Snooker: Wattana remedies omission

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The Independent Online
THERE was a condition attached to the pre-tournament predictions about James Wattana. The other logical potential winners of the Embassy World Snooker Championship had been to the semi-finals or beyond, he had never been past the second round.

The Thai remedied that omission last night when he defeated John Parrott 13-6. It also answered some of the enquiries about whether Wattana had sufficient experience to survive in the rarified conditions of The Crucible against the world's top four players. Parrott was the 1991 champion and is ranked the second-best snooker player in the world.

It was a thoroughly professional execution. Behind 5-3 overnight, Parrott won the first two frames of the day and the advantage seemed to be flowing in his direction. But instead of the Liverpudlian sweeping to a significant lead, he did not win another frame in the session and Wattana was 11-5 ahead at the conclusion.

Faced with having to win eight of a possible nine frames in the evening, Parrott's cause was hopeless. Nevertheless he fired one defiant broadside, a break of 102, before Wattana ended his resistance, winning the 18th and 19th frames 95-7, 57-31.

'He's a very capable player,' Parrott said, 'Very dangerous.' Parrott believed that luck had gone his opponent's way, but he did concede 'he has the talent to get 50 or 60 points to compound the misery when the balls don't go your way.' Wattana, a player who pays scant attention to caution, will now meet Jimmy White which is unlikely to be a feast of safety play. The 30-year-old Londoner reached the last four when he beat Dennis Taylor 13-8.

Every time White begins a session the compere describes him as 'a Rolls-Royce of snooker', but at times the engine has misfired. He has won matches comfortably in terms of scores, but still scratched around for his best form. The spectre of last year's final, when Stephen Hendry won 10 successive frames, may not have fully disappeared.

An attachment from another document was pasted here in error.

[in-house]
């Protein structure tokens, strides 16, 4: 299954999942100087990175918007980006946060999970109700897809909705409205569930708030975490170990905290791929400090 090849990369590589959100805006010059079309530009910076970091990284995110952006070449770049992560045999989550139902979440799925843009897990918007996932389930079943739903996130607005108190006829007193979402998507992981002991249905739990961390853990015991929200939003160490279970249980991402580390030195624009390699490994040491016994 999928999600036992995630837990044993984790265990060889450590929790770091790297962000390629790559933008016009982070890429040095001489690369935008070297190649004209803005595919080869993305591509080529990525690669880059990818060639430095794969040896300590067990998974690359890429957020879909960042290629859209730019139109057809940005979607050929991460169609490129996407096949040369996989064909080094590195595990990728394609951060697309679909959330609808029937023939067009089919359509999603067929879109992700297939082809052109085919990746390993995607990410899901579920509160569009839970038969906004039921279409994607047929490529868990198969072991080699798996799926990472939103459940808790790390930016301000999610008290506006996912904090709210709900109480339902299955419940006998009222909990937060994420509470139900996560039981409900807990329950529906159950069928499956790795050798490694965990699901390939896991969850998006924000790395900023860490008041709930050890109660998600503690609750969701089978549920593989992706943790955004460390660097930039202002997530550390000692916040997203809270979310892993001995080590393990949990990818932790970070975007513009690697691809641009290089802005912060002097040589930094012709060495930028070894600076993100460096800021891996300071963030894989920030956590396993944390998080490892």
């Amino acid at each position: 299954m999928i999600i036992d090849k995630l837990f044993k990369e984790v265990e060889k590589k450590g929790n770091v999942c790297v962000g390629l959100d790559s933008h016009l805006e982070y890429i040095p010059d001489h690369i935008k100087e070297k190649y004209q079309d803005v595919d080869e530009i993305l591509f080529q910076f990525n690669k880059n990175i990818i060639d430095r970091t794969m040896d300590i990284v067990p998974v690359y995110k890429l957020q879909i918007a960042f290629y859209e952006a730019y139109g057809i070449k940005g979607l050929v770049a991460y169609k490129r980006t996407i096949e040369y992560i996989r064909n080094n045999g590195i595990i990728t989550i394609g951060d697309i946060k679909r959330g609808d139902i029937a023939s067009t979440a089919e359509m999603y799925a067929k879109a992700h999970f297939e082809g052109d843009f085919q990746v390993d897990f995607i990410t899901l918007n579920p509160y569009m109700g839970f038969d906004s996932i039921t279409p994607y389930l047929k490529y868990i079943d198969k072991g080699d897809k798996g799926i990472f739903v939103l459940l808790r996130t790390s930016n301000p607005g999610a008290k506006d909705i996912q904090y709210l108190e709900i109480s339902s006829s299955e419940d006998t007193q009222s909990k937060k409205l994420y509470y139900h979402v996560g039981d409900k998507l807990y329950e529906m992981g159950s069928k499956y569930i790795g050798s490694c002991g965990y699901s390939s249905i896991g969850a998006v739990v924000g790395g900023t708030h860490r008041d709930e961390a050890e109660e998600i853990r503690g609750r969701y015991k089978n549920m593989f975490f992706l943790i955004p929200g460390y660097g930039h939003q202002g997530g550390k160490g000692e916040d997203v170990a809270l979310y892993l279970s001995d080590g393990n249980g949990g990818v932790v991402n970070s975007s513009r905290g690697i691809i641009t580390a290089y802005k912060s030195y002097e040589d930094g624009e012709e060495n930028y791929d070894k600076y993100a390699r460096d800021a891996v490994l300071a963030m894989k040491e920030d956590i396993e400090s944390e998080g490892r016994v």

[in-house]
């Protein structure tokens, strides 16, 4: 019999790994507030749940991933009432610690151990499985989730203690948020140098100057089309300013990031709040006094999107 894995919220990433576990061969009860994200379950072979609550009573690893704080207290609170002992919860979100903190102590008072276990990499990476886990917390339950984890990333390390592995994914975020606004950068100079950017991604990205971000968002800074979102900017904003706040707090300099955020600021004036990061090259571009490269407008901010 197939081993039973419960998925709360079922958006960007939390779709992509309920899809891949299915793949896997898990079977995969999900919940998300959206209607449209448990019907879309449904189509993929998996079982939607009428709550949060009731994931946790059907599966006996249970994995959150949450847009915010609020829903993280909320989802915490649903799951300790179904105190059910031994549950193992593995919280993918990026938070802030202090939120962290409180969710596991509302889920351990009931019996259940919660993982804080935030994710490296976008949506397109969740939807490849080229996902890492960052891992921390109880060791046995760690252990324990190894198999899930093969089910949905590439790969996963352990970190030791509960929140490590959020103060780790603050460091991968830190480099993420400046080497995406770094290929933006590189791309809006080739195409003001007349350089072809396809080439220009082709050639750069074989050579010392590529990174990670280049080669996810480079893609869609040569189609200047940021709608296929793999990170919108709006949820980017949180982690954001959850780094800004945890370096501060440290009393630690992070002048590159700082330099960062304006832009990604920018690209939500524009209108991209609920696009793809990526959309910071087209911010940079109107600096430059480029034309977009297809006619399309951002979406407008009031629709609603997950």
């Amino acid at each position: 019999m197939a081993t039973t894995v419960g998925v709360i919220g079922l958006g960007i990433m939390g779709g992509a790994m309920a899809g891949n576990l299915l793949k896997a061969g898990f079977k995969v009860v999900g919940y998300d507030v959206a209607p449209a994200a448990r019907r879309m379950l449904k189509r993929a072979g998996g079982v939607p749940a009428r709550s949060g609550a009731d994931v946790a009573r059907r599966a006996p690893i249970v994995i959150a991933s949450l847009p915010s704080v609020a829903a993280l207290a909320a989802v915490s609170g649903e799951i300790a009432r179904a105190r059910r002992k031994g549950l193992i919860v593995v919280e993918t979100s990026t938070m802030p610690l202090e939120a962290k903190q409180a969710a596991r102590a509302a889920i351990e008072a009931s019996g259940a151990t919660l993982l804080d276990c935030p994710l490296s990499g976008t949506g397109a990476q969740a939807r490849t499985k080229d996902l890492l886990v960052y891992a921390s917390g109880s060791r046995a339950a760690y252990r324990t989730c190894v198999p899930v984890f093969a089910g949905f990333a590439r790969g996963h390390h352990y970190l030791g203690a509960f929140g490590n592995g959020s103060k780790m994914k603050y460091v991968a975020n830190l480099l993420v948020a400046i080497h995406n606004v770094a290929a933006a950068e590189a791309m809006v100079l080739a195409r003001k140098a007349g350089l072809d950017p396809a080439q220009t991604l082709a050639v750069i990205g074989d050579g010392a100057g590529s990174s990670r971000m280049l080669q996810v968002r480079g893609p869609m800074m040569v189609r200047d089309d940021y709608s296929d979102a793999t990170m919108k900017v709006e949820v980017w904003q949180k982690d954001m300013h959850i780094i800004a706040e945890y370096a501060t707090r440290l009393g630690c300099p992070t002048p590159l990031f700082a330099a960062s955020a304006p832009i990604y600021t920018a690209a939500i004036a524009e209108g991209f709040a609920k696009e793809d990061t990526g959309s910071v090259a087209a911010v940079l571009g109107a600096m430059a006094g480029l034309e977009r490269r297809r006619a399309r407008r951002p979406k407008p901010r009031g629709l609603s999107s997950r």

Normally White builds big breaks as a matter of course, but so far he has had just one century during the tournament and against Taylor his most productive visit to the table was 74. 'He's cueing better than he was,' Taylor said, 'but he's making mistakes. Jimmy always gives you a chance, at the moment he's giving too many chances.' Ahead 10-6 from Tuesday's play, White surrendered the first frame yesterday in a scrappy, safety-laden exchange. That was a sighter, however, and he won three of the next four frames to clinch victory.

Hendry, his conqueror last year, is also in the semi-finals although for a time yesterday it seemed that he might be in the unusual position of having to play with his normal fluency hamstrung by nerves. It was transitory, of course, but when Nigel Bond led 52-49 in the 19th frame there was the prospect of him getting to within three frames of the champion.

Even then Hendry turned it to his advantage. 'I've won my matches so far fairly comfortably,' he said after reasserting himself to win that frame and then clinch a 13-7 win with a break of 95. 'In a way it was good that I had to play with a bit of pressure.'

Hendry, has been under so little strain to date - 36 frames won, only 12 lost - that his most pressing concern has been potential back trouble from bending over snooker tables too much. Had he peaked too soon? 'I've had a disastrous season, I've not peaked throughout it. I've still got plenty in reserve,' he replied.

He will get a chance to use it against his fellow Scot, Alan McManus, who beat Neal Foulds 13-11 in his quarter-final.

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